When I first heard about Russia's new law criminalizing "gay propaganda" -- any positive or neutral portrayal of LGBT people -- I thought: uh-oh, the Russian authorities are about to discover that this will cause more revulsion in much of the world than supporting Bashar al-Assad in Syria.
This surmise has proven true. Sure, it is still usually possible anywhere to whip up xenophobia by attacking supposedly "alien" gay folks. But cosmopolitan global opinion will speedily condemn those who do this. A new global red line has been set. People and whole countries that pride themselves on their modernity and liberalism don't take kindly to political gay-bashing. Twenty-two percent of the world's population may still be struggling to survive on less than $1.25 a day, but we're living the gay rights moment in the sun,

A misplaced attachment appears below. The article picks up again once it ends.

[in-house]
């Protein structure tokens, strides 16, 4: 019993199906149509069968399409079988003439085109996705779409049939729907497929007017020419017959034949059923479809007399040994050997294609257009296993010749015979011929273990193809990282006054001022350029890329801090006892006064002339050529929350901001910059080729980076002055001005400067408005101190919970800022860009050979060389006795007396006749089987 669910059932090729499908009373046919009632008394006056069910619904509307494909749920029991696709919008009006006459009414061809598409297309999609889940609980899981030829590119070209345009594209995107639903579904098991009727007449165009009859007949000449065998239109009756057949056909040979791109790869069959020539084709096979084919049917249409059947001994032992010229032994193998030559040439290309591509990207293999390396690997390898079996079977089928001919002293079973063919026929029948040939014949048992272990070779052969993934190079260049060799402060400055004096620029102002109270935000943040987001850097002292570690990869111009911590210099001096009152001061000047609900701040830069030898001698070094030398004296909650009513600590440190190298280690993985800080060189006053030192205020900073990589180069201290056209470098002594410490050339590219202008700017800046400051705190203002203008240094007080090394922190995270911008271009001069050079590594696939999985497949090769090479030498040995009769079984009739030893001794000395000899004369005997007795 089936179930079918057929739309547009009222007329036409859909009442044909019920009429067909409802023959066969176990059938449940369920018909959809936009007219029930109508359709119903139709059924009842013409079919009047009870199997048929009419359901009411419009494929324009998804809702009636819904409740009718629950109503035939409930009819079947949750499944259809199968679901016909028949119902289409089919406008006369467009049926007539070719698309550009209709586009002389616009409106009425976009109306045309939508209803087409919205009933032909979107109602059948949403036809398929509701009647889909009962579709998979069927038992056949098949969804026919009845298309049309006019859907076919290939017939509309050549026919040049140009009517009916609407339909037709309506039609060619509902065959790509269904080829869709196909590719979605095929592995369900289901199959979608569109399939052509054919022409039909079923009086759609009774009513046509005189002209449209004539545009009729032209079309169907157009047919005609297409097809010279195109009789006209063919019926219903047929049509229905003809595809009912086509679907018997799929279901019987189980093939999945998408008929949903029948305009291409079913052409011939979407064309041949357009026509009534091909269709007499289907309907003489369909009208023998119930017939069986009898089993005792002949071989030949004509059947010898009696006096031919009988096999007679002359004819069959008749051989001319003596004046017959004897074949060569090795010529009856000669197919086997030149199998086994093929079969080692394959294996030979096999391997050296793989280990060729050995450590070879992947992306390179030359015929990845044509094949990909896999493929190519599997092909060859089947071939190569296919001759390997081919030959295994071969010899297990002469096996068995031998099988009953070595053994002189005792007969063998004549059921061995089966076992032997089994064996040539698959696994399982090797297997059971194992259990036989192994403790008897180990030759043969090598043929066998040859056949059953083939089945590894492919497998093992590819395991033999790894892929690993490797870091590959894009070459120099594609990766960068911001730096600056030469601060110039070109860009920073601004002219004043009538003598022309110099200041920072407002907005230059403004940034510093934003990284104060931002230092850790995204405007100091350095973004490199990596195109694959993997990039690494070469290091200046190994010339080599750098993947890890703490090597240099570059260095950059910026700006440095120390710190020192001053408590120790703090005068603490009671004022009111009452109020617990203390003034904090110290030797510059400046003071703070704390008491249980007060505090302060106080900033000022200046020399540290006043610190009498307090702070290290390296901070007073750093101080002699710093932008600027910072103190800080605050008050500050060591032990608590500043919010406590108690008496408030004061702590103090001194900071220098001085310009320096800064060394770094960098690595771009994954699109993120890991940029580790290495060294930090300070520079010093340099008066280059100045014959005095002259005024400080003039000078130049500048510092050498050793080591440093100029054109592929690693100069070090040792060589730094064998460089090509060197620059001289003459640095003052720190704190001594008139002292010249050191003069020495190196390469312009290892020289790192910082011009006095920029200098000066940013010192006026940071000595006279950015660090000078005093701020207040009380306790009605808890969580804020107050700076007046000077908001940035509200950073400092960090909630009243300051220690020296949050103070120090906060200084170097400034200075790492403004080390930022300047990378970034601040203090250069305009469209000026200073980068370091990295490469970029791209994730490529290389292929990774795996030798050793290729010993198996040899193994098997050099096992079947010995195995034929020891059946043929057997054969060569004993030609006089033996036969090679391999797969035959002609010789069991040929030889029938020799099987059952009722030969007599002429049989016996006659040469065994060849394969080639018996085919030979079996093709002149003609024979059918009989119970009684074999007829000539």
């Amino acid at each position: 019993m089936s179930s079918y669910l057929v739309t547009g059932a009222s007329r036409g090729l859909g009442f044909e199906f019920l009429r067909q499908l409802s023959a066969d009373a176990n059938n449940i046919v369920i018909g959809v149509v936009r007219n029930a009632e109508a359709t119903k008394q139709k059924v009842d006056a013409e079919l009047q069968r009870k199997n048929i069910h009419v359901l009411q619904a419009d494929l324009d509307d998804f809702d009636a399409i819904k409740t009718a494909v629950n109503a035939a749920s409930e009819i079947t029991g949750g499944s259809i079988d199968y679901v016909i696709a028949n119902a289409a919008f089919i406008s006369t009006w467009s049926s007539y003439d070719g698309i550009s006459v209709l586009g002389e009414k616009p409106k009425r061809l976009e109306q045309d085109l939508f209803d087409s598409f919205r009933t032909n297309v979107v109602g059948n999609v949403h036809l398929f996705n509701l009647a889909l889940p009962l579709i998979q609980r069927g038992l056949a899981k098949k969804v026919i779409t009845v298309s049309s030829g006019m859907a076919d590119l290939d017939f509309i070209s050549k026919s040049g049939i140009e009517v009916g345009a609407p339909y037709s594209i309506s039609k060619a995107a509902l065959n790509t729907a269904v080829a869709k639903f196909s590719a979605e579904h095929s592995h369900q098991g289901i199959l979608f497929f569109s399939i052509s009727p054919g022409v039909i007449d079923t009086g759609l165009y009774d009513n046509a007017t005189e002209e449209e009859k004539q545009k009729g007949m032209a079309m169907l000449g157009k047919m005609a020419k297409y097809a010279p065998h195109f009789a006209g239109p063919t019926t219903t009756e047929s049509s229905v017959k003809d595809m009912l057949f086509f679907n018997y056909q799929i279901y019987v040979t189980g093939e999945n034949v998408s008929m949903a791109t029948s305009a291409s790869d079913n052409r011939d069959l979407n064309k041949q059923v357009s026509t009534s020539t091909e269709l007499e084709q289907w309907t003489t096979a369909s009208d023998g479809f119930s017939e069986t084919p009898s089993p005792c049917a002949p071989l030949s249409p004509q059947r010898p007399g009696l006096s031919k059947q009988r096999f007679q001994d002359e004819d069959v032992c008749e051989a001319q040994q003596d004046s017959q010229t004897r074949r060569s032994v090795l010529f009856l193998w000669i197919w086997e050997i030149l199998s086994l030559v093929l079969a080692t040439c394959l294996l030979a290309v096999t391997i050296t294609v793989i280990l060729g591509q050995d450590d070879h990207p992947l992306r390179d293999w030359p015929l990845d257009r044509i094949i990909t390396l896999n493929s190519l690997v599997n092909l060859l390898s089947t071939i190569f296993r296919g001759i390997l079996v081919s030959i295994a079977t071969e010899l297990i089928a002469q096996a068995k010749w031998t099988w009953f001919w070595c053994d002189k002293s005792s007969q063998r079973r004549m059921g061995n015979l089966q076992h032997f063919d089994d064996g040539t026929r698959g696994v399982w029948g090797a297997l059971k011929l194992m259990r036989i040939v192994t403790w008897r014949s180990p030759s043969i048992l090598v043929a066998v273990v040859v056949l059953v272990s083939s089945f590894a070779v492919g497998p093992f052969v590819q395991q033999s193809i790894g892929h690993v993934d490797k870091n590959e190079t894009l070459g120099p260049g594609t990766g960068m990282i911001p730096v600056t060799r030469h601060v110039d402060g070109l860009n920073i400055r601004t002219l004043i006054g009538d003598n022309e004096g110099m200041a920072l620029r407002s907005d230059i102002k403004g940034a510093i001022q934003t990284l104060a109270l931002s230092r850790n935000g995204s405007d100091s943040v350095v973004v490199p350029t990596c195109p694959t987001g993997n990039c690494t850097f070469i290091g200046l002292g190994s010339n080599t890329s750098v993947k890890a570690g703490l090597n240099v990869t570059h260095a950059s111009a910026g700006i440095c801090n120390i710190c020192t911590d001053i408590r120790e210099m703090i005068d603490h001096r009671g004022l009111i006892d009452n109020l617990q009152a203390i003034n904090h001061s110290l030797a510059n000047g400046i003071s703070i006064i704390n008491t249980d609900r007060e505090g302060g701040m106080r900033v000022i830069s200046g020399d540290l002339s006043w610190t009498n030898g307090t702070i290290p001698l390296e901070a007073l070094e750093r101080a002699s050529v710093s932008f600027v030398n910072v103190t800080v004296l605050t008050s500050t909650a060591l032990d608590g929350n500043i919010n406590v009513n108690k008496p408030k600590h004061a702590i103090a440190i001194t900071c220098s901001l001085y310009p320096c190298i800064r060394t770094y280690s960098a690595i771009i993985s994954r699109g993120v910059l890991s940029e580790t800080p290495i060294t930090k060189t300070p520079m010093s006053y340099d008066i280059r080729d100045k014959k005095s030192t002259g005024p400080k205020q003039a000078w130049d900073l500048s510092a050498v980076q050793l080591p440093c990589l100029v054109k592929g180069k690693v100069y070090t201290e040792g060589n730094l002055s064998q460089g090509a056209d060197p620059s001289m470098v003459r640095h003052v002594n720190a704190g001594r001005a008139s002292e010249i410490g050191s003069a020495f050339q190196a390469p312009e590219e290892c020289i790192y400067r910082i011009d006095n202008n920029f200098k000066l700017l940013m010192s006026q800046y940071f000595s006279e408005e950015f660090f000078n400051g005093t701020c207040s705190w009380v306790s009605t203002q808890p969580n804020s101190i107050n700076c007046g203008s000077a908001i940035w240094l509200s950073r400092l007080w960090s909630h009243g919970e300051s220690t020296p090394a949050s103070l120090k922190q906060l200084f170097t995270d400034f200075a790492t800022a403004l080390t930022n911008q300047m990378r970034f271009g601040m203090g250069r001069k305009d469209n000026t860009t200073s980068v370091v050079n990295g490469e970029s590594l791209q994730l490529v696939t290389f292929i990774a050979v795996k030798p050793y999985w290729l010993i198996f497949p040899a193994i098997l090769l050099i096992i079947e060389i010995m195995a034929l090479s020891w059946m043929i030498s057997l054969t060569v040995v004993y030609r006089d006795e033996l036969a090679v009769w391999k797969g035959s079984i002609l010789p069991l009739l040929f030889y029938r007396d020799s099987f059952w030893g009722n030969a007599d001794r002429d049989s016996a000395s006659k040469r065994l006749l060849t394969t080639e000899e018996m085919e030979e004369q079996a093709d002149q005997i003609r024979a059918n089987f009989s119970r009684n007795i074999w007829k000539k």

The web portal Open Democracy has published a couple Russian gay activists' observations on their sudden visibility. We'd probably do well to listen to the people whose lives are actually on the line while we shout our outrage.
Here's Sergey Khazov: explaining how the anti-gay law has backfired:
Igor Yasin thinks the law shows that Russia needs its own Stonewall: He is very aware that Russia's gays are being used as pawns in a political effort to invigorate the Putin regime's shaky legitimacy.
We don't help Russian LGBT people by posturing. We do help by completing our own rights "revolution."